The 21st International Documentary Festival Amsterdam (IDFA) has opened with the world premiere of Renzo Martens' Episode 3: Enjoy Poverty.

On the eve of IDFA, international sales rights to Enjoy Poverty were picked up by Vienna-based outfit, Autlook Film Sales.

The provocative, Congo-set film explores the emotional and economic value of what Martens argues is one of Africa's most lucrative exports: poverty.

An eclectic mix of guests is expected in Amsterdam over the next ten days.

Former world chess champ Garry Kasparov will be in town on Friday for the screening of Masha Novikova's In The Holy Fire Of Revolution, a new feature doc exploring how Kasparov's political career was sabotaged by the Kremlin.

African musician Youssou Ndour is coming to Amsterdam for the screening of Youssou Ndour: I Bring What I Love.

Farah, the wife of the last Shah of Iran, has also been invited to IDFA for Nahid Persson's The Queen and I.

Austrian auteur Nikolaus Geyrhalter (Our Daily Bread) has programmed a sidebar of his Top 10 documentaries. Geyrhalter's new feature documentary 7915 KM will be premiering in IDFA's Joris Ivens competition.

There is also a special focus on Indian filmmaking, East Side Stories, which will showcase 17 contemporary Indian documentaries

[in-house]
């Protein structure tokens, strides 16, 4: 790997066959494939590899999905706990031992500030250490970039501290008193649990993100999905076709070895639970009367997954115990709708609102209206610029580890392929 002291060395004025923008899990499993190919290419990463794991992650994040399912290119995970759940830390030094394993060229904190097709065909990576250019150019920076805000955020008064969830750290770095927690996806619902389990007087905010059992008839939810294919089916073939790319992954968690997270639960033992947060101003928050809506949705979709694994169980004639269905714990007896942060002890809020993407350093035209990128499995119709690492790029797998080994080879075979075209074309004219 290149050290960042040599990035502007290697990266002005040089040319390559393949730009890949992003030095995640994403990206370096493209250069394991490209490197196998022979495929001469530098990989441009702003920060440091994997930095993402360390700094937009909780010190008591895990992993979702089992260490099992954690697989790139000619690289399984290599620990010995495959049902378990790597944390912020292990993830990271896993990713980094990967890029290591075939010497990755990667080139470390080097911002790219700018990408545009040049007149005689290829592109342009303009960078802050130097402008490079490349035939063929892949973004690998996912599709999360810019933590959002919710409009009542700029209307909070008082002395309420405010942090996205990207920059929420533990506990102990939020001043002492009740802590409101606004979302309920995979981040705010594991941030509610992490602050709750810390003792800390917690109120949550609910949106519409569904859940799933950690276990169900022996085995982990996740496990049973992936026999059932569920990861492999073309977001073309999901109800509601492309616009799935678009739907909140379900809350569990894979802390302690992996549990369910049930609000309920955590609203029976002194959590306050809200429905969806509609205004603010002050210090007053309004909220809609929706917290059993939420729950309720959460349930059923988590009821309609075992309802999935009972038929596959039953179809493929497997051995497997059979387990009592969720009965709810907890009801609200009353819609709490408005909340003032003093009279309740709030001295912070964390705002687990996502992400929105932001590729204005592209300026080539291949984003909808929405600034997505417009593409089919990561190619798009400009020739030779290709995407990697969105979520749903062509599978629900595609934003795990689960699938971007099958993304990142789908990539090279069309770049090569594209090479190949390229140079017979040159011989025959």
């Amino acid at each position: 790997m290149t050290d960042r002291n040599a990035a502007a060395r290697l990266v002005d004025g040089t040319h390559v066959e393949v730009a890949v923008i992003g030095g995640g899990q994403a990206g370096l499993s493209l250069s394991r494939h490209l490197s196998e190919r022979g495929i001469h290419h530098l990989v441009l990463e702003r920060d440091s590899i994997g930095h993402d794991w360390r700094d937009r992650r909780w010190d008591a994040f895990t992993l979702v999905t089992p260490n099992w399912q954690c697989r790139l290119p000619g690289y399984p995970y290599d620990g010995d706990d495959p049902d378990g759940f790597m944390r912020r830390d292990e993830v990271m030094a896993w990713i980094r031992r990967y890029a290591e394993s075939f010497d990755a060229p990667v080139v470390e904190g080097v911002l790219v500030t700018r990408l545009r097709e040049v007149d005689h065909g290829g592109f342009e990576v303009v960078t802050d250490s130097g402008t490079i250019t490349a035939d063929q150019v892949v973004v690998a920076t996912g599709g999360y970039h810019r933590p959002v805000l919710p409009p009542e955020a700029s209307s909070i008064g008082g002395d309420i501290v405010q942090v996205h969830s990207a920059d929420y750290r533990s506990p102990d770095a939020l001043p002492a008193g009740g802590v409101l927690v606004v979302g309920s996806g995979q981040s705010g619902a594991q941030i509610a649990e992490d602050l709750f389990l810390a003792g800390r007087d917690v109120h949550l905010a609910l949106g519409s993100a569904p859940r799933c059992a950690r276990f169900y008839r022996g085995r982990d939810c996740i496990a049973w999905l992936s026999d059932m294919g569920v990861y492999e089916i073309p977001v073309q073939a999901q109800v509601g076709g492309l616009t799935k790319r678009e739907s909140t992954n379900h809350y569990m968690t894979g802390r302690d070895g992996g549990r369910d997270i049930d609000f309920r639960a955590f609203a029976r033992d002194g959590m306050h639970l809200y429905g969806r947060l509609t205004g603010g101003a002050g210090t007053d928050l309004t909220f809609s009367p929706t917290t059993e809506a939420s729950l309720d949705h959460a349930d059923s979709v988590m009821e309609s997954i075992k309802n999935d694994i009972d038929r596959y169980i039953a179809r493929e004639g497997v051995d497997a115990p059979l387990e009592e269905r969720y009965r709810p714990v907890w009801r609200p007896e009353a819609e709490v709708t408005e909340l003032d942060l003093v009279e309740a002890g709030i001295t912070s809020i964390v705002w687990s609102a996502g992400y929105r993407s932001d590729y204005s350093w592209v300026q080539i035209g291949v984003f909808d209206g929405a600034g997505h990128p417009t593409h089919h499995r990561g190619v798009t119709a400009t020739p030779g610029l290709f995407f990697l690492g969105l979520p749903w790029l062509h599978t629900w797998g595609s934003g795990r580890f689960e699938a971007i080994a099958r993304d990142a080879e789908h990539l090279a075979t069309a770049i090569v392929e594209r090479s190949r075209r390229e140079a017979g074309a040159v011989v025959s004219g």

Meanwhile, commissioning editors, distributors and sales agents will all be in town in big numbers for IDFA's industry events, its coproduction market The Forum and Docs For Sale.

In recent years, IDFA has faced increasing competition from rival documentary events, among them Sheffield Doc/Fest and Dok Leipzig.

Nonetheless, on the eve of this year's IDFA, festival director Ally Derks re-emphasised Amsterdam's credentials.

'I do think it is very important to have one big festival of documentaries - the Cannes of documentaries,' Derks commented of IDFA's current profile. 'This is the biggest gathering of documentary professionals in the year. Also, it is the largest audience that you can imagine.'

The Festival runs from 20 to 30 November.